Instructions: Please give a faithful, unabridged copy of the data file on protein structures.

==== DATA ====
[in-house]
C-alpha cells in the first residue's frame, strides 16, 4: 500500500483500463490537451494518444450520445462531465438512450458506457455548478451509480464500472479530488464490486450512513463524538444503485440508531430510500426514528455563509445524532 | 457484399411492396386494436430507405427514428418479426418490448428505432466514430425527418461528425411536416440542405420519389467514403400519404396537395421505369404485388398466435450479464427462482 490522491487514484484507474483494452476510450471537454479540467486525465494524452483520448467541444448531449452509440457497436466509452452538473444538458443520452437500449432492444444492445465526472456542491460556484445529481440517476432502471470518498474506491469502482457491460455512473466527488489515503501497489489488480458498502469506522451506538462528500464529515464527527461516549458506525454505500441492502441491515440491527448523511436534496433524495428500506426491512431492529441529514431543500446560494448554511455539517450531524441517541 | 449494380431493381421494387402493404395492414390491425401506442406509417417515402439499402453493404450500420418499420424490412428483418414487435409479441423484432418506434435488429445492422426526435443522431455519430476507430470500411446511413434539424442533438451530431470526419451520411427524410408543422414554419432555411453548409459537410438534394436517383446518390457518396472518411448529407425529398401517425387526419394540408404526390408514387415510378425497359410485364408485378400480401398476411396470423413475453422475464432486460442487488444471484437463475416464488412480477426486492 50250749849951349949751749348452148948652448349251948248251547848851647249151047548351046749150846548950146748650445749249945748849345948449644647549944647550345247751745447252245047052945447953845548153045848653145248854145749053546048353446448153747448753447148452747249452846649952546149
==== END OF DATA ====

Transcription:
[in-house]
C-alpha cells in the first residue's frame, strides 16, 4: 500500500483500463490537451494518444450520445462531465438512450458506457455548478451509480464500472479530488464490486450512513463524538444503485440508531430510500426514528455563509445524532 | 457484399411492396386494436430507405427514428418479426418490448428505432466514430425527418461528425411536416440542405420519389467514403400519404396537395421505369404485388398466435450479464427462482 490522491487514484484507474483494452476510450471537454479540467486525465494524452483520448467541444448531449452509440457497436466509452452538473444538458443520452437500449432492444444492445465526472456542491460556484445529481440517476432502471470518498474506491469502482457491460455512473466527488489515503501497489489488480458498502469506522451506538462528500464529515464527527461516549458506525454505500441492502441491515440491527448523511436534496433524495428500506426491512431492529441529514431543500446560494448554511455539517450531524441517541 | 449494380431493381421494387402493404395492414390491425401506442406509417417515402439499402453493404450500420418499420424490412428483418414487435409479441423484432418506434435488429445492422426526435443522431455519430476507430470500411446511413434539424442533438451530431470526419451520411427524410408543422414554419432555411453548409459537410438534394436517383446518390457518396472518411448529407425529398401517425387526419394540408404526390408514387415510378425497359410485364408485378400480401398476411396470423413475453422475464432486460442487488444471484437463475416464488412480477426486492 50250749849951349949751749348452148948652448349251948248251547848851647249151047548351046749150846548950146748650445749249945748849345948449644647549944647550345247751745447252245047052945447953845548153045848653145248854145749053546048353446448153747448753447148452747249452846649952546149